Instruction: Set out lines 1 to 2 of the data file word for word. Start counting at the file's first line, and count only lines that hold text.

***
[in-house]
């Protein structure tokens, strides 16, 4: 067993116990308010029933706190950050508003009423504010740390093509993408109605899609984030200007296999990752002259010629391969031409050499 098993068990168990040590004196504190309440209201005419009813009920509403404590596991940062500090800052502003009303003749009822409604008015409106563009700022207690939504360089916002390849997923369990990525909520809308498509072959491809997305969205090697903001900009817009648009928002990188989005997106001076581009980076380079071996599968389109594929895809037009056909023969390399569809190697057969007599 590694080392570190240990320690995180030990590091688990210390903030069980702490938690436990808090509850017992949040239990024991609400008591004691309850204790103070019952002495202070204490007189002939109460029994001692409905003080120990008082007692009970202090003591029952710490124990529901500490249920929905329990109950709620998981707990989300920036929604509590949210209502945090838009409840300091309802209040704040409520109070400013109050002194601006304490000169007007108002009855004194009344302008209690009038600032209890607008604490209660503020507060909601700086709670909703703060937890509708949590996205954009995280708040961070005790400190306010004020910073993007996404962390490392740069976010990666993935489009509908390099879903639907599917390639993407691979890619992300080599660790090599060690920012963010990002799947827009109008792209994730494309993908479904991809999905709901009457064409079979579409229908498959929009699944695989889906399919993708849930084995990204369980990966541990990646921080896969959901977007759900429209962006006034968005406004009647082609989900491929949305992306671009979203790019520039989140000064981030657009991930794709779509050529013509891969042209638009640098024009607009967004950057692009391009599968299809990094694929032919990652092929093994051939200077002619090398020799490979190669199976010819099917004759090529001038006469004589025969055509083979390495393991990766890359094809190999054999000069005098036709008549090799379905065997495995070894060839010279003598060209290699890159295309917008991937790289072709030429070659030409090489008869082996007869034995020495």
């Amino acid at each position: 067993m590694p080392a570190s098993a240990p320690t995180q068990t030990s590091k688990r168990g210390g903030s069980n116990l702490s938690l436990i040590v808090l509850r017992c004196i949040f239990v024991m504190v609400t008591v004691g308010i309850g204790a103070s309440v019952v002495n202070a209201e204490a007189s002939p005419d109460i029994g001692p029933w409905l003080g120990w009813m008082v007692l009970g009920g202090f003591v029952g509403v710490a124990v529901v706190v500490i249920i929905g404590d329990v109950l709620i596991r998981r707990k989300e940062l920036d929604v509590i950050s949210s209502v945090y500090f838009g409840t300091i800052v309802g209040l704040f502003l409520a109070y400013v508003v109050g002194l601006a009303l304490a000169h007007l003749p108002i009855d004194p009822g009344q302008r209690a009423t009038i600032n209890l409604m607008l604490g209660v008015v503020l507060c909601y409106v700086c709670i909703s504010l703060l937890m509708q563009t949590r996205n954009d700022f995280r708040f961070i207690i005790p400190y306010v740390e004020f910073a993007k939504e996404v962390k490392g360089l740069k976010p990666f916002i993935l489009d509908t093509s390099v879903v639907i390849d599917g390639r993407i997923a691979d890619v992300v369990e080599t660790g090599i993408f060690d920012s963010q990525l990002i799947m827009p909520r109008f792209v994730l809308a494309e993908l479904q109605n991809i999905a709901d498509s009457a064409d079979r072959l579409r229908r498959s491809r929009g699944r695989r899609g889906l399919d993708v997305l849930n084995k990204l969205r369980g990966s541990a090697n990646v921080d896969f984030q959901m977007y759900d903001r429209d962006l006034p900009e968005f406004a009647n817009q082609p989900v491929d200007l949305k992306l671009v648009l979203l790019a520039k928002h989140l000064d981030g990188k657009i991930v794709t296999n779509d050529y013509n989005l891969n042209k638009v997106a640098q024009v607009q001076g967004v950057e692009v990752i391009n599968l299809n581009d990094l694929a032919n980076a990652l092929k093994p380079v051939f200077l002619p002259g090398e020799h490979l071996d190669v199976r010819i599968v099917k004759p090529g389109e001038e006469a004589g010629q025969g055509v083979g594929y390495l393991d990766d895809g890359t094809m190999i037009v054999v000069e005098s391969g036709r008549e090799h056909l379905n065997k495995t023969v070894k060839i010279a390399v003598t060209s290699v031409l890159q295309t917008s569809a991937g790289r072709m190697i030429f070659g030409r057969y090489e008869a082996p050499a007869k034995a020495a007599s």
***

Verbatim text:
[in-house]
């Protein structure tokens, strides 16, 4: 067993116990308010029933706190950050508003009423504010740390093509993408109605899609984030200007296999990752002259010629391969031409050499 098993068990168990040590004196504190309440209201005419009813009920509403404590596991940062500090800052502003009303003749009822409604008015409106563009700022207690939504360089916002390849997923369990990525909520809308498509072959491809997305969205090697903001900009817009648009928002990188989005997106001076581009980076380079071996599968389109594929895809037009056909023969390399569809190697057969007599 590694080392570190240990320690995180030990590091688990210390903030069980702490938690436990808090509850017992949040239990024991609400008591004691309850204790103070019952002495202070204490007189002939109460029994001692409905003080120990008082007692009970202090003591029952710490124990529901500490249920929905329990109950709620998981707990989300920036929604509590949210209502945090838009409840300091309802209040704040409520109070400013109050002194601006304490000169007007108002009855004194009344302008209690009038600032209890607008604490209660503020507060909601700086709670909703703060937890509708949590996205954009995280708040961070005790400190306010004020910073993007996404962390490392740069976010990666993935489009509908390099879903639907599917390639993407691979890619992300080599660790090599060690920012963010990002799947827009109008792209994730494309993908479904991809999905709901009457064409079979579409229908498959929009699944695989889906399919993708849930084995990204369980990966541990990646921080896969959901977007759900429209962006006034968005406004009647082609989900491929949305992306671009979203790019520039989140000064981030657009991930794709779509050529013509891969042209638009640098024009607009967004950057692009391009599968299809990094694929032919990652092929093994051939200077002619090398020799490979190669199976010819099917004759090529001038006469004589025969055509083979390495393991990766890359094809190999054999000069005098036709008549090799379905065997495995070894060839010279003598060209290699890159295309917008991937790289072709030429070659030409090489008869082996007869034995020495």